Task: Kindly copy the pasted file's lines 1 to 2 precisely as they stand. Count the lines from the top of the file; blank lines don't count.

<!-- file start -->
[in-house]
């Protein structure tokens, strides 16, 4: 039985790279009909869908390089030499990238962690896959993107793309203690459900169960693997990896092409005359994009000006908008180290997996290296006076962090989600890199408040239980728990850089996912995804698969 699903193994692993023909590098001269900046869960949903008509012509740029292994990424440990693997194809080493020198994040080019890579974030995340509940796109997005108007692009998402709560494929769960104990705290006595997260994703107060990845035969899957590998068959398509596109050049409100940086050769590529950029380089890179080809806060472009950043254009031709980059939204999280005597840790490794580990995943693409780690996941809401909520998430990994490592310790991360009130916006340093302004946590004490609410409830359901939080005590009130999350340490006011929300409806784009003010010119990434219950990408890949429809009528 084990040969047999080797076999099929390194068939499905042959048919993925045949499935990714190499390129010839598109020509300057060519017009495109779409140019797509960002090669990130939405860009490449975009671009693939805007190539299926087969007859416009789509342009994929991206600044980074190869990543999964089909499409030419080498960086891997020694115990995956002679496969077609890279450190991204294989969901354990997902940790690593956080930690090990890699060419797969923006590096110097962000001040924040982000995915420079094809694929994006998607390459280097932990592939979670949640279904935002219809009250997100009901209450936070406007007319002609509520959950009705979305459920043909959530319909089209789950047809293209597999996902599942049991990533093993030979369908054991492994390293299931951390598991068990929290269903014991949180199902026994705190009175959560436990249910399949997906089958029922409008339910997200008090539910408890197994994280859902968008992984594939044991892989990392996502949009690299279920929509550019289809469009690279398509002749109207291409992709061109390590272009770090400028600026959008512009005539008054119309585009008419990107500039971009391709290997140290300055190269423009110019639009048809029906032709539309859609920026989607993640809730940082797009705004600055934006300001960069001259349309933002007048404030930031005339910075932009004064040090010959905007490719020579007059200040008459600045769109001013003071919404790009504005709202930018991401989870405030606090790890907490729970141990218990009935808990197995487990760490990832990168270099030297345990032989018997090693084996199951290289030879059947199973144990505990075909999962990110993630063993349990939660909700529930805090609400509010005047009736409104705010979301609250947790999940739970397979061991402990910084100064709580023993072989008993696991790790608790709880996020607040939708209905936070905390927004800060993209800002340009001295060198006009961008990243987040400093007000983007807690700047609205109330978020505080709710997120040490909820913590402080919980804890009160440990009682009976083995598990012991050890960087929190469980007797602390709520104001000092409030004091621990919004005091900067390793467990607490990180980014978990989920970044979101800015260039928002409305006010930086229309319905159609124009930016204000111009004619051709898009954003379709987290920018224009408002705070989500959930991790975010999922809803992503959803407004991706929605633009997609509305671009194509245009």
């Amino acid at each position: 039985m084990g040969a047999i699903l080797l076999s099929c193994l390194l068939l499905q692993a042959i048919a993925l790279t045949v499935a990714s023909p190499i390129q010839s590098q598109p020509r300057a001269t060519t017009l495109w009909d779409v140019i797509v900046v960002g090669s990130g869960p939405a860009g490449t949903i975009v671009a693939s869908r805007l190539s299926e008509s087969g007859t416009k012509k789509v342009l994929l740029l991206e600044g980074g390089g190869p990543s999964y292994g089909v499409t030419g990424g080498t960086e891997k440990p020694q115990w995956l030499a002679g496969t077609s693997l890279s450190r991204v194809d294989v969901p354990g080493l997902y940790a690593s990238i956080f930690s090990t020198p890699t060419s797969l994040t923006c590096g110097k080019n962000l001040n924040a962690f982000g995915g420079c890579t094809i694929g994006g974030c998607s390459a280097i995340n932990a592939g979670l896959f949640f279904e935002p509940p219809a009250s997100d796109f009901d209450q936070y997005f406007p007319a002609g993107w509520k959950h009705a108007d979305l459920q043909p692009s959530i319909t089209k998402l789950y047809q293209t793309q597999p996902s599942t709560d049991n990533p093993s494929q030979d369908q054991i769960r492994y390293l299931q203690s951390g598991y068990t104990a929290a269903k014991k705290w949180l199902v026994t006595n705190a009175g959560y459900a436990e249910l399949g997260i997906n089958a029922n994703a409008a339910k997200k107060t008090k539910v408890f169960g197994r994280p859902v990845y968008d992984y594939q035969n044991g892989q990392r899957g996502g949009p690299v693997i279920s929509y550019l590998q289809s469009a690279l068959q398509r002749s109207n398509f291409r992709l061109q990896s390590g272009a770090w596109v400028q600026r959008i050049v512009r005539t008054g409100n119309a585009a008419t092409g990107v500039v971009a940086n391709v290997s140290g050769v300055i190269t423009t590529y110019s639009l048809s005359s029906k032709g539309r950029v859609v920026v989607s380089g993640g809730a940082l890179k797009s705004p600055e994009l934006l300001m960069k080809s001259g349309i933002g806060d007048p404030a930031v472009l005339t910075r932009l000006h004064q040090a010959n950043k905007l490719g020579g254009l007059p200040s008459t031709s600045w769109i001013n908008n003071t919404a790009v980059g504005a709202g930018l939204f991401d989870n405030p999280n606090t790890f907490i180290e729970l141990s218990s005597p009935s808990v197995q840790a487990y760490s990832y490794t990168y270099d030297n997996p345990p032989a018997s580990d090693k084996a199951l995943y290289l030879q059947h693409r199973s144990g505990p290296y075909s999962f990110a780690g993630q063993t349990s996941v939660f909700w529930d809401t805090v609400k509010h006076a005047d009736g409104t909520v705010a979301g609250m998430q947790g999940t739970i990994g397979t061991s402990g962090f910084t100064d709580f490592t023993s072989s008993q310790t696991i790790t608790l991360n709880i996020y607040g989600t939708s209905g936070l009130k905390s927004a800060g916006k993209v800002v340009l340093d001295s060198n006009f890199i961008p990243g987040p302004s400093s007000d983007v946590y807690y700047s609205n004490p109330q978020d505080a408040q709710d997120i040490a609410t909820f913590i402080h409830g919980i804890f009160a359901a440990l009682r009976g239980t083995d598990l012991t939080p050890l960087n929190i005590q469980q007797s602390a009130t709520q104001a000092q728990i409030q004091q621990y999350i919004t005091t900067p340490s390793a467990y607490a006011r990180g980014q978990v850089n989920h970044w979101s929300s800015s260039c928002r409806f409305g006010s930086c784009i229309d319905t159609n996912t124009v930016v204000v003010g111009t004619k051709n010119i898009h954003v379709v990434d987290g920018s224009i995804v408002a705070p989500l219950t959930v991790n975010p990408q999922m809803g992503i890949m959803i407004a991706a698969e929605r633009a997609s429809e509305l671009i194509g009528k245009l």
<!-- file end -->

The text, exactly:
[in-house]
């Protein structure tokens, strides 16, 4: 039985790279009909869908390089030499990238962690896959993107793309203690459900169960693997990896092409005359994009000006908008180290997996290296006076962090989600890199408040239980728990850089996912995804698969 699903193994692993023909590098001269900046869960949903008509012509740029292994990424440990693997194809080493020198994040080019890579974030995340509940796109997005108007692009998402709560494929769960104990705290006595997260994703107060990845035969899957590998068959398509596109050049409100940086050769590529950029380089890179080809806060472009950043254009031709980059939204999280005597840790490794580990995943693409780690996941809401909520998430990994490592310790991360009130916006340093302004946590004490609410409830359901939080005590009130999350340490006011929300409806784009003010010119990434219950990408890949429809009528 084990040969047999080797076999099929390194068939499905042959048919993925045949499935990714190499390129010839598109020509300057060519017009495109779409140019797509960002090669990130939405860009490449975009671009693939805007190539299926087969007859416009789509342009994929991206600044980074190869990543999964089909499409030419080498960086891997020694115990995956002679496969077609890279450190991204294989969901354990997902940790690593956080930690090990890699060419797969923006590096110097962000001040924040982000995915420079094809694929994006998607390459280097932990592939979670949640279904935002219809009250997100009901209450936070406007007319002609509520959950009705979305459920043909959530319909089209789950047809293209597999996902599942049991990533093993030979369908054991492994390293299931951390598991068990929290269903014991949180199902026994705190009175959560436990249910399949997906089958029922409008339910997200008090539910408890197994994280859902968008992984594939044991892989990392996502949009690299279920929509550019289809469009690279398509002749109207291409992709061109390590272009770090400028600026959008512009005539008054119309585009008419990107500039971009391709290997140290300055190269423009110019639009048809029906032709539309859609920026989607993640809730940082797009705004600055934006300001960069001259349309933002007048404030930031005339910075932009004064040090010959905007490719020579007059200040008459600045769109001013003071919404790009504005709202930018991401989870405030606090790890907490729970141990218990009935808990197995487990760490990832990168270099030297345990032989018997090693084996199951290289030879059947199973144990505990075909999962990110993630063993349990939660909700529930805090609400509010005047009736409104705010979301609250947790999940739970397979061991402990910084100064709580023993072989008993696991790790608790709880996020607040939708209905936070905390927004800060993209800002340009001295060198006009961008990243987040400093007000983007807690700047609205109330978020505080709710997120040490909820913590402080919980804890009160440990009682009976083995598990012991050890960087929190469980007797602390709520104001000092409030004091621990919004005091900067390793467990607490990180980014978990989920970044979101800015260039928002409305006010930086229309319905159609124009930016204000111009004619051709898009954003379709987290920018224009408002705070989500959930991790975010999922809803992503959803407004991706929605633009997609509305671009194509245009």